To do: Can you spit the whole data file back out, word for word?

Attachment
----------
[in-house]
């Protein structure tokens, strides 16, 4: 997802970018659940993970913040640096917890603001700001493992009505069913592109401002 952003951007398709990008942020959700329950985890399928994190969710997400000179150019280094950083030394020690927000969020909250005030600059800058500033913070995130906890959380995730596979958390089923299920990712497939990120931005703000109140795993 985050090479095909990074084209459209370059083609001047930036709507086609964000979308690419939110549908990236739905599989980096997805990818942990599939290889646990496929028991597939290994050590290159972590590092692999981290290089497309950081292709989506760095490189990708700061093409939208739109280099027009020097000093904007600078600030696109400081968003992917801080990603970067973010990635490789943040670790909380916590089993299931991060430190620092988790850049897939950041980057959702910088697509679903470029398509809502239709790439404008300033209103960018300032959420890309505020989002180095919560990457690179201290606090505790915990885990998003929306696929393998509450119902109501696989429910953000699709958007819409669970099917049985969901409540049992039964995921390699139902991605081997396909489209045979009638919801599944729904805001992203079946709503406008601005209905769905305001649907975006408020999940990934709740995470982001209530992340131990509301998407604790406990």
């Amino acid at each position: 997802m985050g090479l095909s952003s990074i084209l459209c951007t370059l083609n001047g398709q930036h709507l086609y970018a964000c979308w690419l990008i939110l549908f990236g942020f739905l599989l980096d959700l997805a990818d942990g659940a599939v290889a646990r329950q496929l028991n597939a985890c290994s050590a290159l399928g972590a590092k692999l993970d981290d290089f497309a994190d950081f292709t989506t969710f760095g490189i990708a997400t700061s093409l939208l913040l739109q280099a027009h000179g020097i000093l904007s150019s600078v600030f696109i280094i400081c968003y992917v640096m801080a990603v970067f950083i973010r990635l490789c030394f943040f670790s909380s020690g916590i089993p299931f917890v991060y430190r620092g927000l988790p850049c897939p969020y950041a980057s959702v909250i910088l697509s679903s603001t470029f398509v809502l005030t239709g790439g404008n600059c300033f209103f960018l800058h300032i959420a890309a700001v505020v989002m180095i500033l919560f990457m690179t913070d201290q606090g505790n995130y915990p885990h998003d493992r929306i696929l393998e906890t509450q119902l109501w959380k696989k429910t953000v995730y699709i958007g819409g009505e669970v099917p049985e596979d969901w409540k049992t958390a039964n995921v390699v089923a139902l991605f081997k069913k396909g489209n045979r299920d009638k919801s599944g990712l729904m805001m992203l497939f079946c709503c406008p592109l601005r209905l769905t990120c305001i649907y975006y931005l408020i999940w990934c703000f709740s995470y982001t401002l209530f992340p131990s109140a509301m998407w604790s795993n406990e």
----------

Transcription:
[in-house]
């Protein structure tokens, strides 16, 4: 997802970018659940993970913040640096917890603001700001493992009505069913592109401002 952003951007398709990008942020959700329950985890399928994190969710997400000179150019280094950083030394020690927000969020909250005030600059800058500033913070995130906890959380995730596979958390089923299920990712497939990120931005703000109140795993 985050090479095909990074084209459209370059083609001047930036709507086609964000979308690419939110549908990236739905599989980096997805990818942990599939290889646990496929028991597939290994050590290159972590590092692999981290290089497309950081292709989506760095490189990708700061093409939208739109280099027009020097000093904007600078600030696109400081968003992917801080990603970067973010990635490789943040670790909380916590089993299931991060430190620092988790850049897939950041980057959702910088697509679903470029398509809502239709790439404008300033209103960018300032959420890309505020989002180095919560990457690179201290606090505790915990885990998003929306696929393998509450119902109501696989429910953000699709958007819409669970099917049985969901409540049992039964995921390699139902991605081997396909489209045979009638919801599944729904805001992203079946709503406008601005209905769905305001649907975006408020999940990934709740995470982001209530992340131990509301998407604790406990």
């Amino acid at each position: 997802m985050g090479l095909s952003s990074i084209l459209c951007t370059l083609n001047g398709q930036h709507l086609y970018a964000c979308w690419l990008i939110l549908f990236g942020f739905l599989l980096d959700l997805a990818d942990g659940a599939v290889a646990r329950q496929l028991n597939a985890c290994s050590a290159l399928g972590a590092k692999l993970d981290d290089f497309a994190d950081f292709t989506t969710f760095g490189i990708a997400t700061s093409l939208l913040l739109q280099a027009h000179g020097i000093l904007s150019s600078v600030f696109i280094i400081c968003y992917v640096m801080a990603v970067f950083i973010r990635l490789c030394f943040f670790s909380s020690g916590i089993p299931f917890v991060y430190r620092g927000l988790p850049c897939p969020y950041a980057s959702v909250i910088l697509s679903s603001t470029f398509v809502l005030t239709g790439g404008n600059c300033f209103f960018l800058h300032i959420a890309a700001v505020v989002m180095i500033l919560f990457m690179t913070d201290q606090g505790n995130y915990p885990h998003d493992r929306i696929l393998e906890t509450q119902l109501w959380k696989k429910t953000v995730y699709i958007g819409g009505e669970v099917p049985e596979d969901w409540k049992t958390a039964n995921v390699v089923a139902l991605f081997k069913k396909g489209n045979r299920d009638k919801s599944g990712l729904m805001m992203l497939f079946c709503c406008p592109l601005r209905l769905t990120c305001i649907y975006y931005l408020i999940w990934c703000f709740s995470y982001t401002l209530f992340p131990s109140a509301m998407w604790s795993n406990e």